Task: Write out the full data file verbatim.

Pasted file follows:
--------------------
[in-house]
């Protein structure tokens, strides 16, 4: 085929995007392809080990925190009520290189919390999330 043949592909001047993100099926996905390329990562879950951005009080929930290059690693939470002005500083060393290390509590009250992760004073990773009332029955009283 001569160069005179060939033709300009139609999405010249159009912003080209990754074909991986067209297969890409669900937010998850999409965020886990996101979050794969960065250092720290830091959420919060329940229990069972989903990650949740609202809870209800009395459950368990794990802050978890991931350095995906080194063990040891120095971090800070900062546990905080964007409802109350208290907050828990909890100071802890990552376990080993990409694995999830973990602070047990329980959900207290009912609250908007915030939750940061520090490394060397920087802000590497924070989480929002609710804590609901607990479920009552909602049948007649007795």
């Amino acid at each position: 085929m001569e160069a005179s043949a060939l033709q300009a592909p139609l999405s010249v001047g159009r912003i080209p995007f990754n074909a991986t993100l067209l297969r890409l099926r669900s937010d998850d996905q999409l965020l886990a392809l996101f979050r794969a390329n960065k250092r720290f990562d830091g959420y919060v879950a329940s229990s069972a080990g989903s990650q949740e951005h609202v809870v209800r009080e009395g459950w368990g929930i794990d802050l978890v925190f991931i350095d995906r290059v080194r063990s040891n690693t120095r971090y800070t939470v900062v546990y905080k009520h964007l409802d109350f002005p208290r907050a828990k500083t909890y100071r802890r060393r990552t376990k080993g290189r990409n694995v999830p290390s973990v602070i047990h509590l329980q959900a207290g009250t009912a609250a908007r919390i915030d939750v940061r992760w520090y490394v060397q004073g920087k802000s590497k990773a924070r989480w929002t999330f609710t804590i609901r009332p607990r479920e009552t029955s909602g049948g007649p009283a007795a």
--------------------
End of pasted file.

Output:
[in-house]
């Protein structure tokens, strides 16, 4: 085929995007392809080990925190009520290189919390999330 043949592909001047993100099926996905390329990562879950951005009080929930290059690693939470002005500083060393290390509590009250992760004073990773009332029955009283 001569160069005179060939033709300009139609999405010249159009912003080209990754074909991986067209297969890409669900937010998850999409965020886990996101979050794969960065250092720290830091959420919060329940229990069972989903990650949740609202809870209800009395459950368990794990802050978890991931350095995906080194063990040891120095971090800070900062546990905080964007409802109350208290907050828990909890100071802890990552376990080993990409694995999830973990602070047990329980959900207290009912609250908007915030939750940061520090490394060397920087802000590497924070989480929002609710804590609901607990479920009552909602049948007649007795």
């Amino acid at each position: 085929m001569e160069a005179s043949a060939l033709q300009a592909p139609l999405s010249v001047g159009r912003i080209p995007f990754n074909a991986t993100l067209l297969r890409l099926r669900s937010d998850d996905q999409l965020l886990a392809l996101f979050r794969a390329n960065k250092r720290f990562d830091g959420y919060v879950a329940s229990s069972a080990g989903s990650q949740e951005h609202v809870v209800r009080e009395g459950w368990g929930i794990d802050l978890v925190f991931i350095d995906r290059v080194r063990s040891n690693t120095r971090y800070t939470v900062v546990y905080k009520h964007l409802d109350f002005p208290r907050a828990k500083t909890y100071r802890r060393r990552t376990k080993g290189r990409n694995v999830p290390s973990v602070i047990h509590l329980q959900a207290g009250t009912a609250a908007r919390i915030d939750v940061r992760w520090y490394v060397q004073g920087k802000s590497k990773a924070r989480w929002t999330f609710t804590i609901r009332p607990r479920e009552t029955s909602g049948g007649p009283a007795a």